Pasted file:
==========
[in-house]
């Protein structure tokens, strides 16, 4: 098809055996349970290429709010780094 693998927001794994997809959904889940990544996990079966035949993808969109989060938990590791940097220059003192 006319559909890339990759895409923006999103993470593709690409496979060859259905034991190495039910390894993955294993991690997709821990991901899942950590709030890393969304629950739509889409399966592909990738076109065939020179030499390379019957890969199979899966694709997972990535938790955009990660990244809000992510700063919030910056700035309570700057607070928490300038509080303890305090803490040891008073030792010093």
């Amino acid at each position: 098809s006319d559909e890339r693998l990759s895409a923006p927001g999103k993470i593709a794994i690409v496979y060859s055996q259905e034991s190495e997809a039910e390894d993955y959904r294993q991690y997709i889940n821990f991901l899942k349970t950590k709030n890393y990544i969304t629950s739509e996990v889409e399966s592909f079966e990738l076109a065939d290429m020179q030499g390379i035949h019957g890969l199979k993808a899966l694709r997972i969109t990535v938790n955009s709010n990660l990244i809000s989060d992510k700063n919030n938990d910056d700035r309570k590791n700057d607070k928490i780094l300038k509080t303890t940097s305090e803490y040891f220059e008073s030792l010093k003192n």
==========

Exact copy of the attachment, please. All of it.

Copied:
[in-house]
């Protein structure tokens, strides 16, 4: 098809055996349970290429709010780094 693998927001794994997809959904889940990544996990079966035949993808969109989060938990590791940097220059003192 006319559909890339990759895409923006999103993470593709690409496979060859259905034991190495039910390894993955294993991690997709821990991901899942950590709030890393969304629950739509889409399966592909990738076109065939020179030499390379019957890969199979899966694709997972990535938790955009990660990244809000992510700063919030910056700035309570700057607070928490300038509080303890305090803490040891008073030792010093």
């Amino acid at each position: 098809s006319d559909e890339r693998l990759s895409a923006p927001g999103k993470i593709a794994i690409v496979y060859s055996q259905e034991s190495e997809a039910e390894d993955y959904r294993q991690y997709i889940n821990f991901l899942k349970t950590k709030n890393y990544i969304t629950s739509e996990v889409e399966s592909f079966e990738l076109a065939d290429m020179q030499g390379i035949h019957g890969l199979k993808a899966l694709r997972i969109t990535v938790n955009s709010n990660l990244i809000s989060d992510k700063n919030n938990d910056d700035r309570k590791n700057d607070k928490i780094l300038k509080t303890t940097s305090e803490y040891f220059e008073s030792l010093k003192n």